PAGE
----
What skills do employers value most in their graduates?
With competition for graduate jobs ever increasing, what skills are employers really looking for in their graduates? Julia Constable talks to business representatives at the LUBS Night of Exchange and reviews the night as a whole…
Last Thursday night, Revolution Electric Press was buzzing with conversation from students and employers alike. ‘LUBS: A Night of Exchange’ was organised by the Leeds University Business Society, with the aim of giving students from all years the opportunity to meet with employer representatives outside the boardroom. This informal environment broke the barrier between employer and employee and provided a relaxed atmosphere for students to ask open and honest questions about the job opportunities available to them. As a free event, open to all LUBS Society members, with complementary food and an open bar, this event successfully combined the social side of working life with the gravitas of a networking event.
At this event, there was one question I wanted to find the answer to: what skills do employers value most in their graduates? Whether you’re looking for part-time work experience, potential Summer Internships or Year Abroad Placements, it is important to know the options that are out there and the growth and development opportunities that employers can offer you. More importantly, what skills can you offer to potential future employers?
I spoke to Matt Elliott, a Project Manager in the field of Technology at RBS, who explained that graduates should be creative and open minded in order to be able to adapt to new environments within the business. He suggested that RBS is reluctant to “pigeon-hole” new recruits and instead aims to give them the opportunity of working in several different roles through job rotation, in order to find the position that they are most passionate about and would want to commit to long-term. Naturally, computer literacy is important as technological skills are necessary for everyday operations, particularly at RBS, as Facebook Workplace is becoming increasingly integrated. Perhaps the most useful advice he could give to future recruits was to align your values with the culture of the business to make sure that the business is a “good fit” for you and that your values compliment those of the organisation that you work for.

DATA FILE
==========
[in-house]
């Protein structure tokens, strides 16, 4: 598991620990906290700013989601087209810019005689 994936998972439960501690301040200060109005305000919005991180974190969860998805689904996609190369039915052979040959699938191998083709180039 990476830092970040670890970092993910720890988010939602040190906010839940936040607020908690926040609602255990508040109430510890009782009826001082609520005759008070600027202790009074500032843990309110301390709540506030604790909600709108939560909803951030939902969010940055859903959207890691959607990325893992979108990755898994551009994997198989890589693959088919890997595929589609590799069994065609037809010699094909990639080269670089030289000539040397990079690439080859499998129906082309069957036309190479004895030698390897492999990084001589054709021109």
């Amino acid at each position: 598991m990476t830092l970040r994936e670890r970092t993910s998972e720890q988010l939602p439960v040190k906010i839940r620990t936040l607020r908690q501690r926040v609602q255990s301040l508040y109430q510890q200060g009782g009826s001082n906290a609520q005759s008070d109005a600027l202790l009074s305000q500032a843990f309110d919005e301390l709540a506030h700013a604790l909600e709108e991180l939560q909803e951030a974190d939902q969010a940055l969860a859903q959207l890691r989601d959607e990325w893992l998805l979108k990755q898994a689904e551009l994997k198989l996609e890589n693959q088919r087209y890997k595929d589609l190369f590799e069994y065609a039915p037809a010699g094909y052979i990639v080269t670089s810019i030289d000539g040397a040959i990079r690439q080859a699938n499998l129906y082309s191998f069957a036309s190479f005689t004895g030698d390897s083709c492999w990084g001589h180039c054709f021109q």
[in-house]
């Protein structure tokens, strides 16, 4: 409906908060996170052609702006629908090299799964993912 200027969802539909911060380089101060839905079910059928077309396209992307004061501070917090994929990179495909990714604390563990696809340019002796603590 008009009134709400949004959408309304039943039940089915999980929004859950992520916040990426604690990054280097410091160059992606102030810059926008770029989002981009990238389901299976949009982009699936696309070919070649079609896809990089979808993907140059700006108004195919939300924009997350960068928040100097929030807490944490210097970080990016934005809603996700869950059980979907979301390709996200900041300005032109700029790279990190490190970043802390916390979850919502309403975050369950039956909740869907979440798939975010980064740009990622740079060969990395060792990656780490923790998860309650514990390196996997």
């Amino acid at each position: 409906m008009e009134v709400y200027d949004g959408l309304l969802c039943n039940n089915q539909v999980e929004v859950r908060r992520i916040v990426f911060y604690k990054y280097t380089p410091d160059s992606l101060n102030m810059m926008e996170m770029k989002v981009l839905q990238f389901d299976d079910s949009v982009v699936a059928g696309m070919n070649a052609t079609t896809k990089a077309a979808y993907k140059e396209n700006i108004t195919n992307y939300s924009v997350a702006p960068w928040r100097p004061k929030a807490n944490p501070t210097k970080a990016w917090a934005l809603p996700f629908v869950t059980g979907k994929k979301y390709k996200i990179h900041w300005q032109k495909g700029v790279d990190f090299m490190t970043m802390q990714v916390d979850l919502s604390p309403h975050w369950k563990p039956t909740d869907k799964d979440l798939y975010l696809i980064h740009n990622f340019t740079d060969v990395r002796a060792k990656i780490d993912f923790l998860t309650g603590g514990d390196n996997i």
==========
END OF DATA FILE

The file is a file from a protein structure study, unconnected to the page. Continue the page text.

Karandeep Sohel, Head of Energy at Charlton Morris, suggested that passionate and “highly motivated” candidates are particularly attractive to employers; recruits who show a willingness to learn and want to be proactive participants within the business are highly valued. Furthermore, creative and innovative candidates who are friendly and outgoing are extremely attractive, particularly for Charlton Morris, in order to break the stigma surrounding the recruitment field, which is sometimes seen as “old-fashioned” and at times aggressive.
Overall, the general consensus from employers that I gained during the evening was that less tangible soft skills are just as important as technical hard skills. Although both are equally important, employers are willing and able to teach new recruits technical hard skills specific to different job positions. However, soft skills such as good communication, self-motivation and flexibility demonstrate your potential to employers and show that the raw materials are there to be transformed, and if your values align to the culture of the business, the business will have the right tools to help you reach your full potential.
By Julia Constable
Photo from (Goldenkeyhq.com)